Racing in cyberspace

The Yukon River Quest goes virtual

It’s hard to imagine a summer without the Yukon River Quest.

For 21 years, the annual event brought paddlers from around the world to “race to the midnight sun.” For participating Yukoners, it meant hours of commitment leading up to the race. Non-paddlers lost their paddling friends to their training schedules. Support crews and volunteers were recruited. 

Once the out-town teams arrived, the excitement would start to build. On the day of the race, the Yukon Visitor Centre in Whitehorse was a gathering place for teams assembling their gear. And the throngs of spectators and supporters would descend to the river to watch the 12 pm start. Similar to the Yukon Quest in winter, downtown Whitehorse was temporarily transformed as spectators thronged to see the racers off. 

None of this will be happening this year. On March 20, the Yukon River Quest made the call to cancel the 2020 race due to the COVID-19 pandemic. It must have been a wrenching decision. When registration opened last November, the race roster filled in less than three hours. Organizers and racers were anticipating a fast race due to probable high-water based on this year’s snowpack.

The board really had no other choice, given travel restrictions for international travelers and non-Yukon residents. The race would also pose challenges for physical distancing, and compromise safety in communities along the river.

All is not lost, however. In an effort to salvage something from this summer of cancellations, a virtual version of the Yukon River Quest is being held. Yukon River Marathon Paddling Association President Peter Coates is the person spearheading the virtual format. 

Coates designed the software used to track the progress of the Yukon River Quest. This year, he’s using that same technology, some modifications, and some new software to simulate races from Whitehorse to Dawson (the Yukon Pretend Quest or YPQ) and Whitehorse to Carmacks (the Yukon Half Pretend Quest or YHPQ). In the actual race, distances are 704 km and 301.5 km respectively. For the virtual race, racers are required to paddle half of the usual distances, 352 km for the full Quest and 150 km for the half. Those distances will be multiplied by 2 when applied to the Yukon River map. The Pretend Quest needs to be completed in four days, the Half Quest in two days.

Ironically, and in spite of the race name, participants will not and cannot complete their mileage paddling the Yukon River, or any other river for that matter. The paddling must be done in loops on a lake, rather than on a river. According to the race instructions, “not having the river to help you makes 704 km a bit more arduous.” Once the GPS tracks are loaded onto the software, it will appear as though the race is taking place on the Yukon River.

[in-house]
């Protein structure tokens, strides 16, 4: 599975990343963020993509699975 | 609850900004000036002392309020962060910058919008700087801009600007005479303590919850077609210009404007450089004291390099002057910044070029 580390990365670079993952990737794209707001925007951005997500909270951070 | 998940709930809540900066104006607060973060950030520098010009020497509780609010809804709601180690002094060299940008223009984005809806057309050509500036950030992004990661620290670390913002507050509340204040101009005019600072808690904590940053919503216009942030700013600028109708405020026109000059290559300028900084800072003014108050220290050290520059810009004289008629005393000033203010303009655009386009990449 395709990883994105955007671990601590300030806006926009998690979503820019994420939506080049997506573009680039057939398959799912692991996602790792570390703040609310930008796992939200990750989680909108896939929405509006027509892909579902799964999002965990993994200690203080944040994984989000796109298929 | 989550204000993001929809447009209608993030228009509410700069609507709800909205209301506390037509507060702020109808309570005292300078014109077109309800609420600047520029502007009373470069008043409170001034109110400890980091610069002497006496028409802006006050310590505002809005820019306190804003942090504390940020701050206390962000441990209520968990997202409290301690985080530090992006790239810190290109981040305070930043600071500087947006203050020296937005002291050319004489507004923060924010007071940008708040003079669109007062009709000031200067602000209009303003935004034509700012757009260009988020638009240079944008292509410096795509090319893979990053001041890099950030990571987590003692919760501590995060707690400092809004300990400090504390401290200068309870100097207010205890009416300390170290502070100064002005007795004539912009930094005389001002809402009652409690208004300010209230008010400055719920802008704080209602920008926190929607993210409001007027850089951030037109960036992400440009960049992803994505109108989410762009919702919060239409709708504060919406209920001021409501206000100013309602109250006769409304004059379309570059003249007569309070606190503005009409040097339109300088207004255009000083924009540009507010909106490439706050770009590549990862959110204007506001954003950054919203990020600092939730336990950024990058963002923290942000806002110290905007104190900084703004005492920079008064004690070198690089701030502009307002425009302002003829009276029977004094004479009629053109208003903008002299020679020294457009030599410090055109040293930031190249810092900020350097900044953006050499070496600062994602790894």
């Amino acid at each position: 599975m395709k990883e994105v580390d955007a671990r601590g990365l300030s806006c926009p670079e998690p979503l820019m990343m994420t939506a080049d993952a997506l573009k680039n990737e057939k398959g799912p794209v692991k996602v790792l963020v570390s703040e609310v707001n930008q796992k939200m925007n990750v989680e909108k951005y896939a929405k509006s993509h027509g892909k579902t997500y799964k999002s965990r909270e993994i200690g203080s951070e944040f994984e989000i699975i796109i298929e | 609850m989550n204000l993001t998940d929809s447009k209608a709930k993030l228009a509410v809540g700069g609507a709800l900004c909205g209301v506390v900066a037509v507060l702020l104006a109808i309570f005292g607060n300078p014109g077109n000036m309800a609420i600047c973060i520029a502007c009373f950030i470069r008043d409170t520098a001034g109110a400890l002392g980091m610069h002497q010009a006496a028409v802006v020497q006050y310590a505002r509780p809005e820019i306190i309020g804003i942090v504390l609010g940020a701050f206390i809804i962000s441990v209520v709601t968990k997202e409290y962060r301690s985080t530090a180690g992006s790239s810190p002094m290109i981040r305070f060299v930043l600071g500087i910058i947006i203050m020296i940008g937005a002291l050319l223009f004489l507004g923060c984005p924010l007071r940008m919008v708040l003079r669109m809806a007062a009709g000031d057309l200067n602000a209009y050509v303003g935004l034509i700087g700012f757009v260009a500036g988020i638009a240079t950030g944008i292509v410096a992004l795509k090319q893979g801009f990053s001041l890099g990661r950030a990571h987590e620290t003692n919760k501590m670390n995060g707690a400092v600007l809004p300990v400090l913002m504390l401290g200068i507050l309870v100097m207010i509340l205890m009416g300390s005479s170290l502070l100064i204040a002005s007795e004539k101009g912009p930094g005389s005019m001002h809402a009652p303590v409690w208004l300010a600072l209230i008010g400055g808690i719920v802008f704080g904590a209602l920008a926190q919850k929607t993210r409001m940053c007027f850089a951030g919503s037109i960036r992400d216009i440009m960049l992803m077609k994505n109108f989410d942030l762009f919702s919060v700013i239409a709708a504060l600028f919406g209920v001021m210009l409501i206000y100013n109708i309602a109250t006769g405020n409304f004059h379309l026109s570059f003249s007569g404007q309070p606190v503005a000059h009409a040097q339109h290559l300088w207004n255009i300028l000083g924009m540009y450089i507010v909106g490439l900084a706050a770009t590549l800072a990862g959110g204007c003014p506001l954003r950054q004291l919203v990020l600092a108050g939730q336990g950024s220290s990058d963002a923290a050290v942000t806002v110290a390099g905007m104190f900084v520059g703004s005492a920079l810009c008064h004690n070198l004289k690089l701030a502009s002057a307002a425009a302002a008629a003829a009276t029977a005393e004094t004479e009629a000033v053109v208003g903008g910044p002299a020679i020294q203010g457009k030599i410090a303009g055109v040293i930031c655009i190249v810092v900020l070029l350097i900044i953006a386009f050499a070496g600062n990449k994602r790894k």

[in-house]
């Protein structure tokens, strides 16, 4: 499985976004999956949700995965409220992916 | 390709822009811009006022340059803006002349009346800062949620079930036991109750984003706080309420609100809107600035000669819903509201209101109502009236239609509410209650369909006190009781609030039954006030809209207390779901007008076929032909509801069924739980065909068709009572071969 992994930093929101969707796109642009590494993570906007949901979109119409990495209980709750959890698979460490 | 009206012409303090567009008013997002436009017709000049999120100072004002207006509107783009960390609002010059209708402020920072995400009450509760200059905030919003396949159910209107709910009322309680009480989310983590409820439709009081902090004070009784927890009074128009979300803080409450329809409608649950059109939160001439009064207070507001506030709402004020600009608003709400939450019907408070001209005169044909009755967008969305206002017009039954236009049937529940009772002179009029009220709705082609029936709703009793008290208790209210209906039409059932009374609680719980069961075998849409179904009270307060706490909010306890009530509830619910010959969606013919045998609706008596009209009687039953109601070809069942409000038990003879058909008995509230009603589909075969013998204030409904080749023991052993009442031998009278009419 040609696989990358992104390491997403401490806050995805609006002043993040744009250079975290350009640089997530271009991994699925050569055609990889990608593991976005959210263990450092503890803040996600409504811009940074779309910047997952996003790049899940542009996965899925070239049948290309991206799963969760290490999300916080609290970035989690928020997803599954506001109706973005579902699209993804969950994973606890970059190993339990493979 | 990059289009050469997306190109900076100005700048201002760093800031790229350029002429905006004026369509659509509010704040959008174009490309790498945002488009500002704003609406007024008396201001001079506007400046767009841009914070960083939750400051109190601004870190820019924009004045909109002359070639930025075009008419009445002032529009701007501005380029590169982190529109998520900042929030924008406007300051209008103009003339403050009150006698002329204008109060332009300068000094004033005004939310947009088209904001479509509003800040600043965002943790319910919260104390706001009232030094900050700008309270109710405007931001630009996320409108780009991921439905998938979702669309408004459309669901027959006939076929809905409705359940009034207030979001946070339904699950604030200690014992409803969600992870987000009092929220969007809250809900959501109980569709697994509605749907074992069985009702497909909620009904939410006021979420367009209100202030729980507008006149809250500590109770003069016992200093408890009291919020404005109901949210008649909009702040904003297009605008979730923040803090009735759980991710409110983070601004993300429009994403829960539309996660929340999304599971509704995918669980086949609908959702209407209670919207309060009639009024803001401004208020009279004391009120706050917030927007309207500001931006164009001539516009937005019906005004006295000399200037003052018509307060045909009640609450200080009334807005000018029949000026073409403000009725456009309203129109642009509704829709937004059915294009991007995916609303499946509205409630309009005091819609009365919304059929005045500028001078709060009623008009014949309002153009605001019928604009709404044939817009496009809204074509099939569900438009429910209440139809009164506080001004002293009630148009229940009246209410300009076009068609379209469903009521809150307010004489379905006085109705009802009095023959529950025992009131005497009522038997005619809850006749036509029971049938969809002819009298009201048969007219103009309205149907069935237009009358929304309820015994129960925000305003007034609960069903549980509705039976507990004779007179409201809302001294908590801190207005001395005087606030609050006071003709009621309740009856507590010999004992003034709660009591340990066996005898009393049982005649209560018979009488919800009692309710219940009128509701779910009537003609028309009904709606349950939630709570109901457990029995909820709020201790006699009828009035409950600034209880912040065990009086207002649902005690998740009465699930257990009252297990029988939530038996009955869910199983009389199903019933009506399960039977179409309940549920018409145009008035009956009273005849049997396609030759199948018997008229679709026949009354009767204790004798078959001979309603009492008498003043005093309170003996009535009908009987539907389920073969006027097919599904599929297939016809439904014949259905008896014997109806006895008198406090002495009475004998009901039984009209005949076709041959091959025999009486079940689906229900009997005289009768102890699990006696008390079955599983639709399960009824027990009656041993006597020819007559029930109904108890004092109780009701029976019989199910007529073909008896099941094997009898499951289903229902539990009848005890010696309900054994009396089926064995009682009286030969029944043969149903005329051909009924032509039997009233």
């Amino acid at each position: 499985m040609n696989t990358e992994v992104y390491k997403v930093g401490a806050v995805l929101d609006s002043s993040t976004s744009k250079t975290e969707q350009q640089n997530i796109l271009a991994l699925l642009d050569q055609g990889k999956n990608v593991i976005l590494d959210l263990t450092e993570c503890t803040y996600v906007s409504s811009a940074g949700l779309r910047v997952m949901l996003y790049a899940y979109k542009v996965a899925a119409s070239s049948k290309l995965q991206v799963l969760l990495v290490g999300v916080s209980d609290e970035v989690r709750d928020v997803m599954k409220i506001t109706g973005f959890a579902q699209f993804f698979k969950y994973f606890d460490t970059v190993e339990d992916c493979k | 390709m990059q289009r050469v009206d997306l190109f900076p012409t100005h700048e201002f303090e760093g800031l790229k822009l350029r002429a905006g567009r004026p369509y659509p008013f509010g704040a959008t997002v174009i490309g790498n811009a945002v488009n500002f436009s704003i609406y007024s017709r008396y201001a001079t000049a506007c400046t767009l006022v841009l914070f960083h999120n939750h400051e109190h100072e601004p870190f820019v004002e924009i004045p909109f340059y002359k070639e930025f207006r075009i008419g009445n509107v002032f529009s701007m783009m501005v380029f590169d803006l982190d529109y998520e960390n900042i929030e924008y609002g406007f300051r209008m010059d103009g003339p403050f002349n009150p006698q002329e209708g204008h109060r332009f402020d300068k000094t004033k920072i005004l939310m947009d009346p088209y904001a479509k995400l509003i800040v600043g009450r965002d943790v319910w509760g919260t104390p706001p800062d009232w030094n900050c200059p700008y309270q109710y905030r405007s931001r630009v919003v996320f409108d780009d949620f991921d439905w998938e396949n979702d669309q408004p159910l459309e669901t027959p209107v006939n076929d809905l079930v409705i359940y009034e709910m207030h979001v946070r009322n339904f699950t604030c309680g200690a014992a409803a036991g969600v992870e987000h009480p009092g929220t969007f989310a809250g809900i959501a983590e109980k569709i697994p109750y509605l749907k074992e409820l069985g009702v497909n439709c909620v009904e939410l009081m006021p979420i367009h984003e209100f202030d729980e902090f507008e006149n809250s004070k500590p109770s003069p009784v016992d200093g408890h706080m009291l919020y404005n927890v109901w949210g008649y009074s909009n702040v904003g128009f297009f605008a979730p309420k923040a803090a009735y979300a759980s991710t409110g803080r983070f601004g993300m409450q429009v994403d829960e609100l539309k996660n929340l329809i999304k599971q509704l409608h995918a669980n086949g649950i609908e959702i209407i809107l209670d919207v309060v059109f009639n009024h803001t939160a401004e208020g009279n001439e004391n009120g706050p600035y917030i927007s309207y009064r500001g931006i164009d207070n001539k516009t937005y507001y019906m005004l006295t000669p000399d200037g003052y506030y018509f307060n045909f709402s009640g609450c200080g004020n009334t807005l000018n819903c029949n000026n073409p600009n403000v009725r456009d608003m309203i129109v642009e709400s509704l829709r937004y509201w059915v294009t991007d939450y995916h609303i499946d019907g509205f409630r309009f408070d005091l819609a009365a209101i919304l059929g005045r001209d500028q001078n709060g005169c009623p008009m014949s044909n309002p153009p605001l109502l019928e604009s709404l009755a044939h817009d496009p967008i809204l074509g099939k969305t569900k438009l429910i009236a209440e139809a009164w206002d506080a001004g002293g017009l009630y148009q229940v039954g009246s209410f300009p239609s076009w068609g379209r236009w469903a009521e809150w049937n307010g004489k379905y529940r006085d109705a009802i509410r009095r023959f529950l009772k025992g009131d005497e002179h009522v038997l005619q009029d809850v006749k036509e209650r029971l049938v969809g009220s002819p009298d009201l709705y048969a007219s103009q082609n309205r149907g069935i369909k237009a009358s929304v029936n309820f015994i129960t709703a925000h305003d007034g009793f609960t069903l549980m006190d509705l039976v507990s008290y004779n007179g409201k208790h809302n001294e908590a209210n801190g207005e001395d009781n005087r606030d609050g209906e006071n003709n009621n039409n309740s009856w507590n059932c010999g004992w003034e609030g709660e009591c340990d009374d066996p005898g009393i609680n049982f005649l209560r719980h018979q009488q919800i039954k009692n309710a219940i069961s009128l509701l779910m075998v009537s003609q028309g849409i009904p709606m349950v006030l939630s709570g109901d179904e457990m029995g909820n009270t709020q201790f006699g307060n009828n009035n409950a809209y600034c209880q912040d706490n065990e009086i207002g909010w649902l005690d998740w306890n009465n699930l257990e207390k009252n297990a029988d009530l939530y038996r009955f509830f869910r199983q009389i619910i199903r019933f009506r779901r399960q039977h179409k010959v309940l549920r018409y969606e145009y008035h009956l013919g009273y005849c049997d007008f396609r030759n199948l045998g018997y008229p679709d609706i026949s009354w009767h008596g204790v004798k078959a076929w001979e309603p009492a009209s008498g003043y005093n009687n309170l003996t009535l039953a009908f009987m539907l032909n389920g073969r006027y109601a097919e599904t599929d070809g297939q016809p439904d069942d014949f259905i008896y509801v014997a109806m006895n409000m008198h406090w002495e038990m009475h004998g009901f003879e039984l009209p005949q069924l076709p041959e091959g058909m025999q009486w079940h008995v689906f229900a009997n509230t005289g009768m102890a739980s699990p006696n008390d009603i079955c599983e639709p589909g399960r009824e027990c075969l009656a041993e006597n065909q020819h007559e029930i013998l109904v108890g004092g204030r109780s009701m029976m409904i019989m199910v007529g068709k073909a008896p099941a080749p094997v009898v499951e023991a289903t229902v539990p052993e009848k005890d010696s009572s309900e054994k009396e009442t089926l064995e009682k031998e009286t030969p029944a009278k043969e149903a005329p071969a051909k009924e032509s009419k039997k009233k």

Racers sign up any time this summer, and Coates will call the race most likely some time in September. The actual live tracking of the race began at noon on June 24, which would have been the start date for the actual River Quest. Once GPS tracks are loaded, participants can follow their progress and that of other racers. Not being a water person, the act of paddling around a lake for two or four days seemed a bit Sisyphean to me, so I asked Coates what the purpose of the virtual race was.

“Part of the point of the exercise is to maintain the YRQ brand, and to give people some sort of focus for their training.”

Perhaps even more appealing is the idea of being part of an international paddling community and being able to imagine how the race might have played out. As Coates said, “you will be paddling against people who might be on the other side of the world.”

At the time of writing, two solo kayakers from Germany and a solo canoeist from Switzerland had registered for the full Pretend Quest. Two paddle boarders have signed up for the half. There’s lots of time to register, and Coates said there is lots of excitement about the virtual Quest.

“There has been a lot of buzz, but few entries so far,” said Coates. “I suspect that people see little point in entering until they have a GPS track ready to upload.”

There is also a good chance that folks are in no hurry to sign up. With low entry fees, no entry deadline and no need to make travel plans, the Yukon Pretend Quest loans itself to spontaneous registrations all summer long.

And hopefully next year, the race will be for real again.

Just keep paddling

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